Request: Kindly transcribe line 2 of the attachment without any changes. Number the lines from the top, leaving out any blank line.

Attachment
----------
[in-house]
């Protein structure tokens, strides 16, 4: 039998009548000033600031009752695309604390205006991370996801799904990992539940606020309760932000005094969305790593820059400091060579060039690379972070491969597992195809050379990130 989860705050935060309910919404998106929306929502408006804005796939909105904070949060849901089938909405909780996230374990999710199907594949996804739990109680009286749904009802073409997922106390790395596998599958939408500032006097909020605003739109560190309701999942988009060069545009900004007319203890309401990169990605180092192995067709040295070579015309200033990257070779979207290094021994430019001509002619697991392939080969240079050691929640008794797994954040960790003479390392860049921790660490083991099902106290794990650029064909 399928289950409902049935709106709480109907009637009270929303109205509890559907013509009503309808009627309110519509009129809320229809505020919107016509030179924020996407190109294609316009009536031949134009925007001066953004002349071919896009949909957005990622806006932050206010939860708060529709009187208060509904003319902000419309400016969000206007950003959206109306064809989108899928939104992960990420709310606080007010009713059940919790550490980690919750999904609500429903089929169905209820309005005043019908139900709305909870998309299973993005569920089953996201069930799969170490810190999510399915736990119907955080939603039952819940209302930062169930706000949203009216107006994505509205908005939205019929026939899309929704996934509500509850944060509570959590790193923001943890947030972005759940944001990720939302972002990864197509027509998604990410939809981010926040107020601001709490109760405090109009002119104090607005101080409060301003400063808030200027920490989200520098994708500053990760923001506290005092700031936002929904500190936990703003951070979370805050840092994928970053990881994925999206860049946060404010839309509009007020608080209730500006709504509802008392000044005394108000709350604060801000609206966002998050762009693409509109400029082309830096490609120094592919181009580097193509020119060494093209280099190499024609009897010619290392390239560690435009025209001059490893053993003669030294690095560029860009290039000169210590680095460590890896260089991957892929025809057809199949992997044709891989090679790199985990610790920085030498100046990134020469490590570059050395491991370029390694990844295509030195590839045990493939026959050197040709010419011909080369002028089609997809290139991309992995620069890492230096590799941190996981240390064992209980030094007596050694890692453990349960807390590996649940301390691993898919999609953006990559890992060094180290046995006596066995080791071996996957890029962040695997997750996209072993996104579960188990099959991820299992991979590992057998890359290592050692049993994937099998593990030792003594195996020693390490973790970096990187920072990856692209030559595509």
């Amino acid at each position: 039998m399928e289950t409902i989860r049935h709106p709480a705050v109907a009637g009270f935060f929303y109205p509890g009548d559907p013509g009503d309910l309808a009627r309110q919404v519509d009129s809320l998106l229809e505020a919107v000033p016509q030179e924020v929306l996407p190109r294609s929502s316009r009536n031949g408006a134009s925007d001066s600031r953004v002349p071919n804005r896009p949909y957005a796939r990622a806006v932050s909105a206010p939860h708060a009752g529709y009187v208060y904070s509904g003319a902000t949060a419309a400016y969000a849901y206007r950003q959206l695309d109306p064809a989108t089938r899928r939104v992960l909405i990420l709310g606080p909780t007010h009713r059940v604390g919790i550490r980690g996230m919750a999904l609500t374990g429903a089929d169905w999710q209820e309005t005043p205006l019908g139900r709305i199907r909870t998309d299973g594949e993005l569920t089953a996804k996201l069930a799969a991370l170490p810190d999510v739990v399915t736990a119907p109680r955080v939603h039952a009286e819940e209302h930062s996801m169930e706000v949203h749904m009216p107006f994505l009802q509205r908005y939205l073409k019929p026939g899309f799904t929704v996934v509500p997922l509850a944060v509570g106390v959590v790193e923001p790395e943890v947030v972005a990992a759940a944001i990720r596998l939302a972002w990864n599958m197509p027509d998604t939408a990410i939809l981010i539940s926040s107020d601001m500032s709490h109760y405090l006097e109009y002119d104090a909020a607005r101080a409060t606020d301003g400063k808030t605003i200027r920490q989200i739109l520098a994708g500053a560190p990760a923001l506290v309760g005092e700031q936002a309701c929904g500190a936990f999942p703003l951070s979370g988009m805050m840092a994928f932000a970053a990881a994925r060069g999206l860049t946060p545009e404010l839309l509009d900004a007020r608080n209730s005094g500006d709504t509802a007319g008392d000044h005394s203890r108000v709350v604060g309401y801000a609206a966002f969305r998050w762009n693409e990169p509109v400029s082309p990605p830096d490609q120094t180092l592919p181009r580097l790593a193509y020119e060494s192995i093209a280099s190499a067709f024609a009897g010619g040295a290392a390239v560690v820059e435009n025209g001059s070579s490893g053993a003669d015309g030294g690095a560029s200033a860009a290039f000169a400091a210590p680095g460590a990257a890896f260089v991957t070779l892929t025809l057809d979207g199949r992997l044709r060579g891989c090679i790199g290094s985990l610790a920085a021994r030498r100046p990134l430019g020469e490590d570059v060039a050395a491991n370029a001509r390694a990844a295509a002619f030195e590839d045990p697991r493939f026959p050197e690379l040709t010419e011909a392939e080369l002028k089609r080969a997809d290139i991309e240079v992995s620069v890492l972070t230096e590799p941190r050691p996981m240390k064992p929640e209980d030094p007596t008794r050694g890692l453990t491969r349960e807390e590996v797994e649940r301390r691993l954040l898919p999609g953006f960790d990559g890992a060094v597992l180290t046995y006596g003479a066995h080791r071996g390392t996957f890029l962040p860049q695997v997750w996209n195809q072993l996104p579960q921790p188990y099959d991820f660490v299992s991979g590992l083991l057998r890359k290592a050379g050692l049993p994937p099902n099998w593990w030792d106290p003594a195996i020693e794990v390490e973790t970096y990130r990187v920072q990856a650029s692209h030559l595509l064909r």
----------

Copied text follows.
């Protein structure tokens, strides 16, 4: 039998009548000033600031009752695309604390205006991370996801799904990992539940606020309760932000005094969305790593820059400091060579060039690379972070491969597992195809050379990130 989860705050935060309910919404998106929306929502408006804005796939909105904070949060849901089938909405909780996230374990999710199907594949996804739990109680009286749904009802073409997922106390790395596998599958939408500032006097909020605003739109560190309701999942988009060069545009900004007319203890309401990169990605180092192995067709040295070579015309200033990257070779979207290094021994430019001509002619697991392939080969240079050691929640008794797994954040960790003479390392860049921790660490083991099902106290794990650029064909 399928289950409902049935709106709480109907009637009270929303109205509890559907013509009503309808009627309110519509009129809320229809505020919107016509030179924020996407190109294609316009009536031949134009925007001066953004002349071919896009949909957005990622806006932050206010939860708060529709009187208060509904003319902000419309400016969000206007950003959206109306064809989108899928939104992960990420709310606080007010009713059940919790550490980690919750999904609500429903089929169905209820309005005043019908139900709305909870998309299973993005569920089953996201069930799969170490810190999510399915736990119907955080939603039952819940209302930062169930706000949203009216107006994505509205908005939205019929026939899309929704996934509500509850944060509570959590790193923001943890947030972005759940944001990720939302972002990864197509027509998604990410939809981010926040107020601001709490109760405090109009002119104090607005101080409060301003400063808030200027920490989200520098994708500053990760923001506290005092700031936002929904500190936990703003951070979370805050840092994928970053990881994925999206860049946060404010839309509009007020608080209730500006709504509802008392000044005394108000709350604060801000609206966002998050762009693409509109400029082309830096490609120094592919181009580097193509020119060494093209280099190499024609009897010619290392390239560690435009025209001059490893053993003669030294690095560029860009290039000169210590680095460590890896260089991957892929025809057809199949992997044709891989090679790199985990610790920085030498100046990134020469490590570059050395491991370029390694990844295509030195590839045990493939026959050197040709010419011909080369002028089609997809290139991309992995620069890492230096590799941190996981240390064992209980030094007596050694890692453990349960807390590996649940301390691993898919999609953006990559890992060094180290046995006596066995080791071996996957890029962040695997997750996209072993996104579960188990099959991820299992991979590992057998890359290592050692049993994937099998593990030792003594195996020693390490973790970096990187920072990856692209030559595509």